Thursday, April 25, 2013

The Book Thief is loosely based on my life. (Not really.)

When I was a kid I visited my local library very, very frequently. I searched high and low for each and every unicorn-adorned book I could find in the children’s section (fellow fantasy-lovers of my generation will remember these unicorn stickers well). When I ran out of unicorn books around age or nine or ten, I wandered over to the adult section to see what wonders it held. 

Unfortunately for me and my local librarian, while I loved taking books out of the library, I was not very good at giving them back. I would tear through them quickly, then get distracted by my ten thousand extracurricular activities—I was on student council, an orange-vested crossing guard, and pretty much always rehearsing for some community play or other—and forget to return the books.

As the months and fees piled up, I still refused to take these books back to the library. It’s not that I thought I deserved these books for free, or didn’t think I should have to pay the late fees. I was just so terrified of disappointing the sweet, plump librarian that I couldn’t stand the thought of facing her and admitting that I had fucked up. 

Eventually I stopped checking books out of the library altogether. Instead I put books in my coat and quite brazenly walked around the alarms by the exit. God bless libraries; their security doesn’t tend to be exactly airtight. I sailed into the worlds of I Capture the Castle and Brave New World on commandeered ships, all because I couldn’t bear the thought that if I officially took the books out of the library, I might end up returning them late and disappointing someone.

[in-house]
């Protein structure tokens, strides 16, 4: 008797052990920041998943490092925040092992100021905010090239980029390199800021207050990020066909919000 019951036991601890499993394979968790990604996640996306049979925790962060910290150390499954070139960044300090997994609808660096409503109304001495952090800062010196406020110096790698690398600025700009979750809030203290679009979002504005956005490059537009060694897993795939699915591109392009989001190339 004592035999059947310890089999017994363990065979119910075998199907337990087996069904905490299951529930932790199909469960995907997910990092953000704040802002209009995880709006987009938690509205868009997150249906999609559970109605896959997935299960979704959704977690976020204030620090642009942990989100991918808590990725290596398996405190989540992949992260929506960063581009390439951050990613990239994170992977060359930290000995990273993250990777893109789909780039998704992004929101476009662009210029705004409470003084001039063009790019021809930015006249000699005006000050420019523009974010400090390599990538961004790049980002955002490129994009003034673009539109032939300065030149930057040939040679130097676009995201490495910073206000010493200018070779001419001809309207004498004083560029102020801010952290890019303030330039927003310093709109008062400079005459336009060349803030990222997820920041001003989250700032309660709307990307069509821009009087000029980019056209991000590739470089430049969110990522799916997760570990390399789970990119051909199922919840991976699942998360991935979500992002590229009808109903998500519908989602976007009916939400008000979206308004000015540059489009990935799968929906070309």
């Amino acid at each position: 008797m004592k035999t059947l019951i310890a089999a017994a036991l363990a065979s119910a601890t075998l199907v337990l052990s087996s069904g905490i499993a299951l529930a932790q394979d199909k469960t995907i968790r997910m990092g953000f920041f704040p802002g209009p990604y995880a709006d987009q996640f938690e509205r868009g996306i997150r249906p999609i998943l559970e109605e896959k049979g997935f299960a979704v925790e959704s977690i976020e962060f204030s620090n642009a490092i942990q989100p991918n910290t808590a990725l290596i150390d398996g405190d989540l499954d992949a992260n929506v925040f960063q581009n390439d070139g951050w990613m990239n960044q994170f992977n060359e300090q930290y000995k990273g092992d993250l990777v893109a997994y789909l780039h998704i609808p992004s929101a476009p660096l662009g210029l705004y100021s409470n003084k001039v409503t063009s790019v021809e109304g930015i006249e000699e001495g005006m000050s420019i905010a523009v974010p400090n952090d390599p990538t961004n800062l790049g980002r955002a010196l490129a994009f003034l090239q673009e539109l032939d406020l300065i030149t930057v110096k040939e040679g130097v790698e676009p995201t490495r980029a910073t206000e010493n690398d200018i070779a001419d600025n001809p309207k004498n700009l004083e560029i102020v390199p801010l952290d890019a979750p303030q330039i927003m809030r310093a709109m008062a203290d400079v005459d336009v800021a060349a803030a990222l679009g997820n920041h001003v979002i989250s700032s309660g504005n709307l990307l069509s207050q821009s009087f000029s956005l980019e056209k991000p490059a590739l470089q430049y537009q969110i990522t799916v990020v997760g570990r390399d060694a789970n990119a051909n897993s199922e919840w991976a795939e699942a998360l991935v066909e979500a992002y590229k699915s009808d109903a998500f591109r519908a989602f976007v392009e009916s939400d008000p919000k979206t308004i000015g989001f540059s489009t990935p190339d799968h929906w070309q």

In my ten-year-old mind, stealing books which countless others could have enjoyed seemed a far more logical option than simply, you know, maybe just trying harder to take books back to the library on time.

The moral of this story is that you should never, ever lend a book to me. For all we know that might be just the trigger I need to send me spiraling into a full-scale life of crime. 

P.S. I’ll see you in court, Markus Zusak. 

P.P.S. (Not really.)


  1. Not that I don't love Short Post and a Song, but damn I forgot how good you are in your more substantial posts. How long did this life of book crime go on, I wonder?

    1. Not long, thankfully. Brave New World and I Capture the Castle are actually the only ones that I remember, though I know there were a few others. The guilt ate away at me and I started buying books instead, beginning a lifelong obsession with bookstores. I still feel a creeping sense of guilt whenever I walk into a library.